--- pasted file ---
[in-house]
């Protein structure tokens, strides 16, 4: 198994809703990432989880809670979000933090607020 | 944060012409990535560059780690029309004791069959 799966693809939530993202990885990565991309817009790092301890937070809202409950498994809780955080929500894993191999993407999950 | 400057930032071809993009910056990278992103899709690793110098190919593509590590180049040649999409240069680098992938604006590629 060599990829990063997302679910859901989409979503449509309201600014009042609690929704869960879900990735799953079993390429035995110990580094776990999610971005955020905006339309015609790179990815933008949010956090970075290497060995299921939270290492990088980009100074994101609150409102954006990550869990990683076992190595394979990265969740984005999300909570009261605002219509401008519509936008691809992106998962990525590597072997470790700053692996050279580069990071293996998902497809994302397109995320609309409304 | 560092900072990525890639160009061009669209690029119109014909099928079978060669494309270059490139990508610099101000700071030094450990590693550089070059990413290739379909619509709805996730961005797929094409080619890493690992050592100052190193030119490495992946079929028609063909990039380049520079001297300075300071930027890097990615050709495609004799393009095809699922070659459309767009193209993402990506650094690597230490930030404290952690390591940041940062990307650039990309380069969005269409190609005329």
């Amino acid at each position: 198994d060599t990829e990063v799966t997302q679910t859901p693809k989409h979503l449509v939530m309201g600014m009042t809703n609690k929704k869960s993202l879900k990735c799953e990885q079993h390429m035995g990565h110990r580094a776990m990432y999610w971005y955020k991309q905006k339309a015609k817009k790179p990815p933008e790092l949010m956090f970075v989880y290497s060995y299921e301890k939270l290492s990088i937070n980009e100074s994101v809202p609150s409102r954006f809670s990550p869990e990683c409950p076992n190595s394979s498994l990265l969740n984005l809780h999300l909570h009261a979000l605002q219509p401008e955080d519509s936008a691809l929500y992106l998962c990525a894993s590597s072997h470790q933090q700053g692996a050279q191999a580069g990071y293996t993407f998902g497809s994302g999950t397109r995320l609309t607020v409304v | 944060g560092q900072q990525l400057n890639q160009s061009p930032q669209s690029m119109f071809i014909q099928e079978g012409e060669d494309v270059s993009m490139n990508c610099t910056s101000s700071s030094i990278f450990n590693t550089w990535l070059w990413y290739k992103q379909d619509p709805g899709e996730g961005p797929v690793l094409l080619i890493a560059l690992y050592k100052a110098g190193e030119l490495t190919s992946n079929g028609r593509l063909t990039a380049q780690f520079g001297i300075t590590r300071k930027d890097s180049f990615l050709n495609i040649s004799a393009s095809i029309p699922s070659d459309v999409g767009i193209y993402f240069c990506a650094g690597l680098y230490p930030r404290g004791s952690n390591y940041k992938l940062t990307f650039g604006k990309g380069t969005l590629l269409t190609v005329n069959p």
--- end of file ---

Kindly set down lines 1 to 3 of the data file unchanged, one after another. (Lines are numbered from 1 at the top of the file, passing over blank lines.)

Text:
[in-house]
């Protein structure tokens, strides 16, 4: 198994809703990432989880809670979000933090607020 | 944060012409990535560059780690029309004791069959 799966693809939530993202990885990565991309817009790092301890937070809202409950498994809780955080929500894993191999993407999950 | 400057930032071809993009910056990278992103899709690793110098190919593509590590180049040649999409240069680098992938604006590629 060599990829990063997302679910859901989409979503449509309201600014009042609690929704869960879900990735799953079993390429035995110990580094776990999610971005955020905006339309015609790179990815933008949010956090970075290497060995299921939270290492990088980009100074994101609150409102954006990550869990990683076992190595394979990265969740984005999300909570009261605002219509401008519509936008691809992106998962990525590597072997470790700053692996050279580069990071293996998902497809994302397109995320609309409304 | 560092900072990525890639160009061009669209690029119109014909099928079978060669494309270059490139990508610099101000700071030094450990590693550089070059990413290739379909619509709805996730961005797929094409080619890493690992050592100052190193030119490495992946079929028609063909990039380049520079001297300075300071930027890097990615050709495609004799393009095809699922070659459309767009193209993402990506650094690597230490930030404290952690390591940041940062990307650039990309380069969005269409190609005329």
């Amino acid at each position: 198994d060599t990829e990063v799966t997302q679910t859901p693809k989409h979503l449509v939530m309201g600014m009042t809703n609690k929704k869960s993202l879900k990735c799953e990885q079993h390429m035995g990565h110990r580094a776990m990432y999610w971005y955020k991309q905006k339309a015609k817009k790179p990815p933008e790092l949010m956090f970075v989880y290497s060995y299921e301890k939270l290492s990088i937070n980009e100074s994101v809202p609150s409102r954006f809670s990550p869990e990683c409950p076992n190595s394979s498994l990265l969740n984005l809780h999300l909570h009261a979000l605002q219509p401008e955080d519509s936008a691809l929500y992106l998962c990525a894993s590597s072997h470790q933090q700053g692996a050279q191999a580069g990071y293996t993407f998902g497809s994302g999950t397109r995320l609309t607020v409304v | 944060g560092q900072q990525l400057n890639q160009s061009p930032q669209s690029m119109f071809i014909q099928e079978g012409e060669d494309v270059s993009m490139n990508c610099t910056s101000s700071s030094i990278f450990n590693t550089w990535l070059w990413y290739k992103q379909d619509p709805g899709e996730g961005p797929v690793l094409l080619i890493a560059l690992y050592k100052a110098g190193e030119l490495t190919s992946n079929g028609r593509l063909t990039a380049q780690f520079g001297i300075t590590r300071k930027d890097s180049f990615l050709n495609i040649s004799a393009s095809i029309p699922s070659d459309v999409g767009i193209y993402f240069c990506a650094g690597l680098y230490p930030r404290g004791s952690n390591y940041k992938l940062t990307f650039g604006k990309g380069t969005l590629l269409t190609v005329n069959p």